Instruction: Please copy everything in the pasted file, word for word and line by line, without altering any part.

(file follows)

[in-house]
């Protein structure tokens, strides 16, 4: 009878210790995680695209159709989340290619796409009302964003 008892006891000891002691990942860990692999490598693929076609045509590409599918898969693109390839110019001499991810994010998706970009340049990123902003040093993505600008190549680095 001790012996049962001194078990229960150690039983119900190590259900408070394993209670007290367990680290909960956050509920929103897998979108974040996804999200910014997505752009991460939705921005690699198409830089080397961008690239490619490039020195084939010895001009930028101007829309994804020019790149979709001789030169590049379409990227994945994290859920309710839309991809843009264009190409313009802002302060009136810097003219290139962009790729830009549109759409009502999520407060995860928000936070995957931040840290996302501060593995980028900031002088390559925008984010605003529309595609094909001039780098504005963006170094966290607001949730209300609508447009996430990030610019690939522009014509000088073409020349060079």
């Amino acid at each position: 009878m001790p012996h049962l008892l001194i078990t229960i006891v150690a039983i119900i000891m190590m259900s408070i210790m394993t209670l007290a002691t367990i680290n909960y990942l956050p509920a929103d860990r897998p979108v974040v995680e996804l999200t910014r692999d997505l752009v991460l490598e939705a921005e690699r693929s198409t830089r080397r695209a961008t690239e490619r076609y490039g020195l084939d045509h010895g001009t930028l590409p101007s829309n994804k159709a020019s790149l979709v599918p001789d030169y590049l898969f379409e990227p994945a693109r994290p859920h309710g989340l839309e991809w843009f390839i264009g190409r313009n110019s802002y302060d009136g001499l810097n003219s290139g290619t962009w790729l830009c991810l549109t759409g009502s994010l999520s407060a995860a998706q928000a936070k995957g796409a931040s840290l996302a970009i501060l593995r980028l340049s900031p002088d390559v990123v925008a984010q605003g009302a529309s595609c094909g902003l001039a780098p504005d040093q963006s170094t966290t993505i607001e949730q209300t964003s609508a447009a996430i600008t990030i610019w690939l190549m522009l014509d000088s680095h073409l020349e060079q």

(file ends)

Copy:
[in-house]
């Protein structure tokens, strides 16, 4: 009878210790995680695209159709989340290619796409009302964003 008892006891000891002691990942860990692999490598693929076609045509590409599918898969693109390839110019001499991810994010998706970009340049990123902003040093993505600008190549680095 001790012996049962001194078990229960150690039983119900190590259900408070394993209670007290367990680290909960956050509920929103897998979108974040996804999200910014997505752009991460939705921005690699198409830089080397961008690239490619490039020195084939010895001009930028101007829309994804020019790149979709001789030169590049379409990227994945994290859920309710839309991809843009264009190409313009802002302060009136810097003219290139962009790729830009549109759409009502999520407060995860928000936070995957931040840290996302501060593995980028900031002088390559925008984010605003529309595609094909001039780098504005963006170094966290607001949730209300609508447009996430990030610019690939522009014509000088073409020349060079």
């Amino acid at each position: 009878m001790p012996h049962l008892l001194i078990t229960i006891v150690a039983i119900i000891m190590m259900s408070i210790m394993t209670l007290a002691t367990i680290n909960y990942l956050p509920a929103d860990r897998p979108v974040v995680e996804l999200t910014r692999d997505l752009v991460l490598e939705a921005e690699r693929s198409t830089r080397r695209a961008t690239e490619r076609y490039g020195l084939d045509h010895g001009t930028l590409p101007s829309n994804k159709a020019s790149l979709v599918p001789d030169y590049l898969f379409e990227p994945a693109r994290p859920h309710g989340l839309e991809w843009f390839i264009g190409r313009n110019s802002y302060d009136g001499l810097n003219s290139g290619t962009w790729l830009c991810l549109t759409g009502s994010l999520s407060a995860a998706q928000a936070k995957g796409a931040s840290l996302a970009i501060l593995r980028l340049s900031p002088d390559v990123v925008a984010q605003g009302a529309s595609c094909g902003l001039a780098p504005d040093q963006s170094t966290t993505i607001e949730q209300t964003s609508a447009a996430i600008t990030i610019w690939l190549m522009l014509d000088s680095h073409l020349e060079q």